'Mixed Reality' with Microsoft's holographic computer headset, 'HoloLens'


Unlike virtual reality, it’s much easier to describe what it’s like using Microsoft’s “mixed reality” holographic headset, HoloLens. Imagine you’re wearing sunglasses with completely transparent lenses, and overlaid on the world in front of you is a rectangular box. That rectangular box is your window into Microsoft’s “mixed” version of reality, meant to convey a mix of standard reality with augmented reality (overlaid images) and virtual reality (immersion).

Does it work? Yes, it works. Is it any good? That’s a much harder question to answer. In its current state, HoloLens is a series of demos with varying levels of polish, meant to demonstrate the possibility of the device. More clearly: In its current state, HoloLens is far from ready for public consumption. It’s an impressive demo in need of long-term investment, which Microsoft says is happening. All that baggage aside, what’s it like using HoloLens?

I say this in the nicest way possible: Using Microsoft HoloLens kinda stinks. In its current form, it feels like someone is tightening your head into a vice. The model being shown today on Microsoft’s Redmond, Washington, campus isn’t what you saw onstage, but a development kit. It’s rough.

What you do in the headset is impressive. Repeatedly. Sharing a Skype call with another human being overlaid on the real world, and that person being able to literally draw and highlight pieces of my world, is incredibly impressive. Uncomfortable as it is in its current form, HoloLens delivers an experience full of potential.


The demos begin by lowering a tethered, relatively small, rectangular computer over your head, which hangs around your neck by sling. Like what Flavor Flav would do with a computer. You can literally feel the heat coming off the computer’s fans, which face upward. It feels like you’re wearing a computer around your neck, because you are.

After that, the headset was carefully handed to me so that I could guide it onto my head while the demonstrator placed it over my eyes. To be completely clear, the headset dev kit I tried literally had exposed circuit boards. You remember that Valve virtual reality kit from last January? The HoloLens dev kit looked kinda like that. The demonstrators were very careful to make sure I wasn’t getting all grabby on the circuitry.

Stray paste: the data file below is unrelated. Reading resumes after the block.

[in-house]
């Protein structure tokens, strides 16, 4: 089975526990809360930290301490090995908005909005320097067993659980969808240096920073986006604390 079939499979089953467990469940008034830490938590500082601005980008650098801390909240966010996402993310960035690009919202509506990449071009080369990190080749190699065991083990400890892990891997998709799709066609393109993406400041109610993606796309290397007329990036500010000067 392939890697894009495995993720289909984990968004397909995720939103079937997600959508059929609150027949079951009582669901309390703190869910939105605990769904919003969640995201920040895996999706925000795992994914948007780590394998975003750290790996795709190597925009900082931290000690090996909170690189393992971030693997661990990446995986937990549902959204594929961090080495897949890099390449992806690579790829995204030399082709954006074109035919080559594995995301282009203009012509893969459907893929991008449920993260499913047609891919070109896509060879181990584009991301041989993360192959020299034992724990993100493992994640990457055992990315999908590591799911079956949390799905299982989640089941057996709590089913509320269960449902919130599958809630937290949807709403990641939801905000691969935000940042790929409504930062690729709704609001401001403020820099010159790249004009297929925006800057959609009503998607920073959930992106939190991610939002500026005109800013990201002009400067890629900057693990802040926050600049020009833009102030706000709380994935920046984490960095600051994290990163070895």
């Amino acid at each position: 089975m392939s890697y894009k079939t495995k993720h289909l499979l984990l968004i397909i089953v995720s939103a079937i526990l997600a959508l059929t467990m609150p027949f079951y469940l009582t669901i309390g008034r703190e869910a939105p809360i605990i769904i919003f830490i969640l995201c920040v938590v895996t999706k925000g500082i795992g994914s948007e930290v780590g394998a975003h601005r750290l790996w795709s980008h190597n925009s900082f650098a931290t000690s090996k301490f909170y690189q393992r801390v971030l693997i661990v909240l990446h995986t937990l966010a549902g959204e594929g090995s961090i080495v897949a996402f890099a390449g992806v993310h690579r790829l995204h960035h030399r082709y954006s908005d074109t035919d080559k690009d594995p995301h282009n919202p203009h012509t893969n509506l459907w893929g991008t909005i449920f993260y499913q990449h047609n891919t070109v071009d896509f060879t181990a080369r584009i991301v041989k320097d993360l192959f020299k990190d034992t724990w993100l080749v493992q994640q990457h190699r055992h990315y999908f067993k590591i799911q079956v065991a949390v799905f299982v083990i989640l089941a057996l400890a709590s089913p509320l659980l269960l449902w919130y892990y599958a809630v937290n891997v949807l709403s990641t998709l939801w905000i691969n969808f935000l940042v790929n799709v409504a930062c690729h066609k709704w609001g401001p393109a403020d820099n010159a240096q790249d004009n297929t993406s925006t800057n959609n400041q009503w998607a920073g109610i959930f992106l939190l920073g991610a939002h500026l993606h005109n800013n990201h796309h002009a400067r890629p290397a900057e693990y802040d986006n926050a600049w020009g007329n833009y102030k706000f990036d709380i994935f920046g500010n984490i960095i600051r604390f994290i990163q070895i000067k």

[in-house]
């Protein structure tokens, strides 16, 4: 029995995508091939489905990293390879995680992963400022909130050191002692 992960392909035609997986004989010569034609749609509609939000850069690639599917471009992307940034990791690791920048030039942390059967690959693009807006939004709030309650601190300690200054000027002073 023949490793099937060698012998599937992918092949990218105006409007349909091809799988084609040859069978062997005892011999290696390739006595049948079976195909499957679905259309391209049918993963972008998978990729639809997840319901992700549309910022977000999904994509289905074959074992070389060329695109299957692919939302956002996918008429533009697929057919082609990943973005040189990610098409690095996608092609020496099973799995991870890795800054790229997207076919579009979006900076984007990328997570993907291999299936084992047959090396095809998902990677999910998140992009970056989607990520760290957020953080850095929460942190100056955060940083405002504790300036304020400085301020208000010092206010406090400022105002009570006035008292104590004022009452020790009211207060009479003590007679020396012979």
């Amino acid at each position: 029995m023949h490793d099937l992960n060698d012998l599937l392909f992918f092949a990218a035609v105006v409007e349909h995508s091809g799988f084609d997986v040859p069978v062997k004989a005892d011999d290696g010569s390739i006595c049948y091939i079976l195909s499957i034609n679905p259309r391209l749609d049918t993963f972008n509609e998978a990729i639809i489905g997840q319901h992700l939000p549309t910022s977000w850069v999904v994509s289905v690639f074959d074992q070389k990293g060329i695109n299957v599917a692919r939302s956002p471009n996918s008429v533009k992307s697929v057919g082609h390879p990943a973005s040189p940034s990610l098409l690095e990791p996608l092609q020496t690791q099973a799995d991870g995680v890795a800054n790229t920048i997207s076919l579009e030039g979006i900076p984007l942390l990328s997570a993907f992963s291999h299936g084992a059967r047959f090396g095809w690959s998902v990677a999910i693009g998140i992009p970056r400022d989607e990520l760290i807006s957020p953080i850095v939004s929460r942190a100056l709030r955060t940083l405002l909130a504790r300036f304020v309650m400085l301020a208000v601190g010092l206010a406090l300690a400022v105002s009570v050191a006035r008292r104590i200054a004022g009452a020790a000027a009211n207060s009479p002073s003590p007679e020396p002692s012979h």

This is a VR prototype headset from Valve

Okay, that image isn’t a perfect representation, but not far off. Rather, instead of completely blocking out your vision, the dev kit headset has two clear lenses. A range of cameras sits out front — somewhere between four and six, though I couldn’t be completely sure. I tried asking Microsoft about specifics for the headset, from demonstrators to engineers to designers to PR people — no one at Microsoft is speaking about the specifics of HoloLens just yet. If it’s not on this website, there’s nothing else to know about HoloLens’ hardware at the moment.

All of that aside, let’s talk about the four demos I tried in HoloLens, starting with Microsoft-owned Skype:


You’re gonna read this a lot today if you’re reading HoloLens pieces: My first experience with the headset was assembling a light switch over Skype. Yes, really. After getting on the headset, I had an array of Skype contacts on a grid in front of me. By looking at any of them and using “AirTap” — Microsoft’s standard input for HoloLens: hold up your hand in front of your eyes and tap with your pointer finger — I could select any contact to call.

The woman I called (another MS employee) guided me through a basic light switch installation over Skype. She saw what I saw and was able to highlight, or point, or diagram the specific steps I needed to take to continue installation. I could see her too, as a window in my rectangle of Skype space within HoloLens. I could pin that window to a specific space i